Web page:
Is it art or is it a crime?
That’s a question that’s been answered very differently by two countries contending with “outsider art” this week.
In New York City, popular British street artist Banksy had set up a self-declared residency in the city for the month of October, painting and stenciling other people’s property. Mayor Michael Bloomberg proclaimed Banksy’s graffiti doesn’t fit his “definition of art” and that even if “it may be art … it should not be permitted.”
Increased attention from law enforcement forced Banksy to rethink a planned public art project. On Oct. 23, he posted a terse message to his website: “Today’s art has been cancelled due to police activity.” The anonymous artist had been releasing a new work each day of the month of October. Each day, that is, until Oct. 23.
Meanwhile, on Oct. 25, Australian artist Nigel Milsom won a $150,000 Moran Prize for portraiture, one of his country’s most prestigious art awards … in the middle of serving out a six-year sentence for armed robbery and violent assault. Milsom was imprisoned last month. He had completed the prize-winning “Uncle Paddy” while out on bail earlier this year.
Last year, the troubled artist won the $30,000 Sulman art prize mere weeks before he and his drug supplier, wielding a tomahawk, knife, and fake gun, threatened to kill a merchant in a New South Wales convenience store. Milsom pleaded guilty in April 2012, reportedly telling the court, “My state of mind is hard to describe. … I thought I was buying donuts. It felt like I was watching something as a movie that wasn’t really happening.”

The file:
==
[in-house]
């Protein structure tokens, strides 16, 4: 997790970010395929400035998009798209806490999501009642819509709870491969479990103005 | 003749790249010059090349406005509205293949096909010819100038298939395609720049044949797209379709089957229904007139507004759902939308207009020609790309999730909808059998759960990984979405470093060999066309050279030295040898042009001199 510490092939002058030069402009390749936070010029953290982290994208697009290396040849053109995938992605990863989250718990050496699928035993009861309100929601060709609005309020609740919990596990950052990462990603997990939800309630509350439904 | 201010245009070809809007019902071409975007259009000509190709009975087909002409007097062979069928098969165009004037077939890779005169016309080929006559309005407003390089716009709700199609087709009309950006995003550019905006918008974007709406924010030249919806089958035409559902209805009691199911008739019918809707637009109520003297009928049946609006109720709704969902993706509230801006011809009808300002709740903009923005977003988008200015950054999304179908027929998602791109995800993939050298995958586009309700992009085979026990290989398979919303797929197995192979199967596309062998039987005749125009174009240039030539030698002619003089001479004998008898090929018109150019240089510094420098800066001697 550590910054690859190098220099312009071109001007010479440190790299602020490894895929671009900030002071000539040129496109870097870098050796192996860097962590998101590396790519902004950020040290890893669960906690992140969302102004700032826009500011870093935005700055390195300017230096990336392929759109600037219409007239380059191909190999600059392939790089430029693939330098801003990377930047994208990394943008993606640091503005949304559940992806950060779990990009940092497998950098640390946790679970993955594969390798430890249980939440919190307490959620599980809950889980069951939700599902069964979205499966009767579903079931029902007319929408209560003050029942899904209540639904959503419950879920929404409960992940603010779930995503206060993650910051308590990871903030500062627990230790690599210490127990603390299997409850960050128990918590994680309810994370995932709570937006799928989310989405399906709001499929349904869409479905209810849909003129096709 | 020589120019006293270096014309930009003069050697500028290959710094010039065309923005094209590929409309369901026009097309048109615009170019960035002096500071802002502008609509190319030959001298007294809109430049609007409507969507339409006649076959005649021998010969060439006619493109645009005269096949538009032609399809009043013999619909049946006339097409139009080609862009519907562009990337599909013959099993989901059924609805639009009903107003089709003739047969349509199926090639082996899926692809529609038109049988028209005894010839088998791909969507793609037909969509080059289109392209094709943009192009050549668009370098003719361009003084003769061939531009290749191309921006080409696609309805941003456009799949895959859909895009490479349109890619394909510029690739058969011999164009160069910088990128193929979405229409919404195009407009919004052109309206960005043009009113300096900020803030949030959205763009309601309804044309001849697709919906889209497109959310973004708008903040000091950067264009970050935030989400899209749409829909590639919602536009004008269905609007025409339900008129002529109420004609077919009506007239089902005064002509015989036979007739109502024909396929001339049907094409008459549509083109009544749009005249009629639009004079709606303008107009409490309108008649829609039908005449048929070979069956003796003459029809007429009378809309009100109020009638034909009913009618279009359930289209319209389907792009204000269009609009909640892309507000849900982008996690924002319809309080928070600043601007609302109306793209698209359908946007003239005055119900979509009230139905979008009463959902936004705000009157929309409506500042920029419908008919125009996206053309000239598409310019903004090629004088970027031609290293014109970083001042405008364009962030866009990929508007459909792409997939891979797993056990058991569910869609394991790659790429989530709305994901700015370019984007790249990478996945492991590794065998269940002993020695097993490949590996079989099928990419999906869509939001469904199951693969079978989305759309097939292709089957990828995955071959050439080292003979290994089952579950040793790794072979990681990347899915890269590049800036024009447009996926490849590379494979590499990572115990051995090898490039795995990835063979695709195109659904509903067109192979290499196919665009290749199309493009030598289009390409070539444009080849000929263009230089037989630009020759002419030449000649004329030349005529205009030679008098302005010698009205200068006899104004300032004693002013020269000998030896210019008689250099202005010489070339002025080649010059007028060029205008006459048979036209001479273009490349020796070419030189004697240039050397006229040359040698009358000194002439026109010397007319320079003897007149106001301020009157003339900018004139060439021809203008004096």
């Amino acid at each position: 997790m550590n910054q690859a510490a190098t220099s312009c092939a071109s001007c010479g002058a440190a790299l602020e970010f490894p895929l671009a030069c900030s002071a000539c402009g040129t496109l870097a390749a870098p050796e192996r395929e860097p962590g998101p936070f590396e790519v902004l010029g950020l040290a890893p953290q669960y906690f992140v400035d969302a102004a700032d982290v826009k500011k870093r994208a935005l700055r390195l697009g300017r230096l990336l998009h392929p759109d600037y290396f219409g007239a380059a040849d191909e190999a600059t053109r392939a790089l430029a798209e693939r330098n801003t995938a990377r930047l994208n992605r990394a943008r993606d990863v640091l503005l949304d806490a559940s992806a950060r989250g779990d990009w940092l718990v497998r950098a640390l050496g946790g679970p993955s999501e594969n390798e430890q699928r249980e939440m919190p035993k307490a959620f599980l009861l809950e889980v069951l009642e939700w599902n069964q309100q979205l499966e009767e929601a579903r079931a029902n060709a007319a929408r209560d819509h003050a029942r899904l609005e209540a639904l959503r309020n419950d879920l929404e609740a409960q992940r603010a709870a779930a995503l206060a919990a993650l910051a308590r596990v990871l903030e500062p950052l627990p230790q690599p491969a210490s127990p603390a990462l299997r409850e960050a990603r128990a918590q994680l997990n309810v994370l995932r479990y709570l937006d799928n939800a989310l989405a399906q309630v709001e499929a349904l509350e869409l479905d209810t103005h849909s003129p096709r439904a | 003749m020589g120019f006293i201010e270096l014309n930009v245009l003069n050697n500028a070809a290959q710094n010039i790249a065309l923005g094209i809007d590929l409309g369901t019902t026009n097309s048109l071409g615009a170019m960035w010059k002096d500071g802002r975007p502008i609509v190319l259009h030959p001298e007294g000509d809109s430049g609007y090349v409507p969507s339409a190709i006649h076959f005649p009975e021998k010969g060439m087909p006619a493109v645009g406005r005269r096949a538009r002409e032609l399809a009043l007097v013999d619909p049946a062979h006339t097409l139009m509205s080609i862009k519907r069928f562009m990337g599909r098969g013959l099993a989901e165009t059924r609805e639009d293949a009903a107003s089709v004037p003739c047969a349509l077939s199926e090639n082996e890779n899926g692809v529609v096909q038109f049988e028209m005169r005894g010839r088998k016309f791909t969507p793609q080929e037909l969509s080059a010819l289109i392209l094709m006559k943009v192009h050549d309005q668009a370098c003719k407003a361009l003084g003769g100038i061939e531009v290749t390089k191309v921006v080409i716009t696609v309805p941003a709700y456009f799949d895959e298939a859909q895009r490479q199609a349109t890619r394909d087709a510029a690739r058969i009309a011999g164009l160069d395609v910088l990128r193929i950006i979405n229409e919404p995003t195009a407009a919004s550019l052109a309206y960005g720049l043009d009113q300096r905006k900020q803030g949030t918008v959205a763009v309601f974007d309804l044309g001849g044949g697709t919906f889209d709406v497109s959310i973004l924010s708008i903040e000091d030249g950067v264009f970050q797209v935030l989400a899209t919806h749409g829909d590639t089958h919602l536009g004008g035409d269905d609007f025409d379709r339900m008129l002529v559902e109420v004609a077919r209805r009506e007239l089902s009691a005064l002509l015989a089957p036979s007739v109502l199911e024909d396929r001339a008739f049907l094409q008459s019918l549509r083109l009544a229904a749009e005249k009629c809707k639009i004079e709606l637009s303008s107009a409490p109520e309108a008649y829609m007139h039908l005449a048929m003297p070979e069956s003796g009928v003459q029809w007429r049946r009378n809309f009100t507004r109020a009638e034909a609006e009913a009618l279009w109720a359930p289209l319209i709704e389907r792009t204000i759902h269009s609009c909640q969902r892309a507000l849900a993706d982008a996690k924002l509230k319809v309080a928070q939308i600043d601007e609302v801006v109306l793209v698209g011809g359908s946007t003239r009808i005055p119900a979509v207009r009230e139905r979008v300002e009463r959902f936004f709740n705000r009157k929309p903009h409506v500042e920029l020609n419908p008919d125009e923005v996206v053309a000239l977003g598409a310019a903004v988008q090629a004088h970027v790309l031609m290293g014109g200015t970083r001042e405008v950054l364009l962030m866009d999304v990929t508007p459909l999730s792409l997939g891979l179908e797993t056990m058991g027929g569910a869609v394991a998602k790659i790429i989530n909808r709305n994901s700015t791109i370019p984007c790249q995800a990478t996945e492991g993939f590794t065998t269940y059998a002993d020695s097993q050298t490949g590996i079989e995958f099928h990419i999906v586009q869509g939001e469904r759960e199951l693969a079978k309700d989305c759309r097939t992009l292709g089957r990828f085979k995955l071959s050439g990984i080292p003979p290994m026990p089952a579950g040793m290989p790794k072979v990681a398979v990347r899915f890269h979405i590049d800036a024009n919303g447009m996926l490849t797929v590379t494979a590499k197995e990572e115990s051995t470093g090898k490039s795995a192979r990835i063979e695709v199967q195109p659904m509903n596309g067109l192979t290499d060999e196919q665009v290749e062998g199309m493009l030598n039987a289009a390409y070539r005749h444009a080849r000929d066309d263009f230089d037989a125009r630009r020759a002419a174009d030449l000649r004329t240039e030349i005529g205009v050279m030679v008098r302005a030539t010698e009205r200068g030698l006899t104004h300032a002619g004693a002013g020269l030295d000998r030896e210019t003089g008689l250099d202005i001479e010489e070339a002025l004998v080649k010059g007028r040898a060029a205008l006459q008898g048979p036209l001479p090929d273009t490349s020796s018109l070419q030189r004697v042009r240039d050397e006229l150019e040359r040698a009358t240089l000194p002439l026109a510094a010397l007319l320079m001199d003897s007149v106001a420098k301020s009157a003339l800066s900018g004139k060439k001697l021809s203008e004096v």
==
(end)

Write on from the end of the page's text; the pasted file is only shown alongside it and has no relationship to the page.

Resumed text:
Art brut has been around for 40 years and in that time, such “outsider art”—encompassing the work of the handicapped, mentally ill, criminal, and willfully rebellious—has been a subject of enduring interest. Entire museums and arts festivals are dedicated to the form. There is something about this art—standing outside of mainstream culture, to somehow more honestly portray it—which remains of unrelenting interest.
But should it be celebrated or condemned?
Banksy has been hailed a revolutionary public artist, eschewing payment and recognition, scrupulously protecting his anonymity while blithely charging $60 for pieces worth tens of thousands of dollars, or giving it away to the public outright, placing sculptures and drawings around the city.
Milsom will not be able to paint while incarcerated, unless he signs up for prison art classes. A spokeswoman for Cessnock Correction Centre, told the Australian this week that he had not yet done so. The artist must at least serve out his two-and-a-half-year non-parole period, and will be unable to access any of the prize funds, apart from the $500 permitted in his commissary account. His is a unique tale of depression, artistic brilliance, and drug addiction combining to tragic effect.
Milsom’s case illustrates the long-standing association between addiction and elements of creativity, while Banksy’s career and the “criminal” nature of graffiti art seem to challenge notions of artistry, private property, and public art. Their crimes, to be sure, are poles apart but in tandem, paint a broad picture of artistry on the edge. It seems that all too often, to make a cultural breakthrough, something must be broken, whether precedence, the law, or one man’s life.
The end of the month is nigh and Banksy is expected to be on the move. Stay tuned.